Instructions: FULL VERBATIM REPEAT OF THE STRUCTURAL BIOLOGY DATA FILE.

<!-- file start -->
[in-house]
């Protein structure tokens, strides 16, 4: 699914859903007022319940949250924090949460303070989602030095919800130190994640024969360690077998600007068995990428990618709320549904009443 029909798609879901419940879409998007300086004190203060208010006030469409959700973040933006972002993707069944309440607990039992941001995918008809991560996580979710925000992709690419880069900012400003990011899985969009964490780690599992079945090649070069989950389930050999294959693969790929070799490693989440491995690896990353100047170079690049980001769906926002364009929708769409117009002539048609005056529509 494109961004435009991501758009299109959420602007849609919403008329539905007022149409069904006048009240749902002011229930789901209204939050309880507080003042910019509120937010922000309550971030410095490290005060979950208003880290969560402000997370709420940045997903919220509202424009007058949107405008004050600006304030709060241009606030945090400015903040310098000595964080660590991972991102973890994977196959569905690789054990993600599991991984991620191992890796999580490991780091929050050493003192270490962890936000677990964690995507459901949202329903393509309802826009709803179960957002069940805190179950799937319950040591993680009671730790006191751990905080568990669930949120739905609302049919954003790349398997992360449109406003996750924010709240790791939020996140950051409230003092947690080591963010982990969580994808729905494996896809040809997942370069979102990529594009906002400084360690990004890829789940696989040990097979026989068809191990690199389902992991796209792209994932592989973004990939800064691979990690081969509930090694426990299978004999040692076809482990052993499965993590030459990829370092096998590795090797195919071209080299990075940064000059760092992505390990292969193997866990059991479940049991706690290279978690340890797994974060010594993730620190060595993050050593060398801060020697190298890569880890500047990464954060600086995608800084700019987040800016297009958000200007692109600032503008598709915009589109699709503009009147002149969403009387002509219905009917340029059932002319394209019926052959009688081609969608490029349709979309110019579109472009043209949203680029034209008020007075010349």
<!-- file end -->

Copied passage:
[in-house]
């Protein structure tokens, strides 16, 4: 699914859903007022319940949250924090949460303070989602030095919800130190994640024969360690077998600007068995990428990618709320549904009443 029909798609879901419940879409998007300086004190203060208010006030469409959700973040933006972002993707069944309440607990039992941001995918008809991560996580979710925000992709690419880069900012400003990011899985969009964490780690599992079945090649070069989950389930050999294959693969790929070799490693989440491995690896990353100047170079690049980001769906926002364009929708769409117009002539048609005056529509 494109961004435009991501758009299109959420602007849609919403008329539905007022149409069904006048009240749902002011229930789901209204939050309880507080003042910019509120937010922000309550971030410095490290005060979950208003880290969560402000997370709420940045997903919220509202424009007058949107405008004050600006304030709060241009606030945090400015903040310098000595964080660590991972991102973890994977196959569905690789054990993600599991991984991620191992890796999580490991780091929050050493003192270490962890936000677990964690995507459901949202329903393509309802826009709803179960957002069940805190179950799937319950040591993680009671730790006191751990905080568990669930949120739905609302049919954003790349398997992360449109406003996750924010709240790791939020996140950051409230003092947690080591963010982990969580994808729905494996896809040809997942370069979102990529594009906002400084360690990004890829789940696989040990097979026989068809191990690199389902992991796209792209994932592989973004990939800064691979990690081969509930090694426990299978004999040692076809482990052993499965993590030459990829370092096998590795090797195919071209080299990075940064000059760092992505390990292969193997866990059991479940049991706690290279978690340890797994974060010594993730620190060595993050050593060398801060020697190298890569880890500047990464954060600086995608800084700019987040800016297009958000200007692109600032503008598709915009589109699709503009009147002149969403009387002509219905009917340029059932002319394209019926052959009688081609969608490029349709979309110019579109472009043209949203680029034209008020007075010349």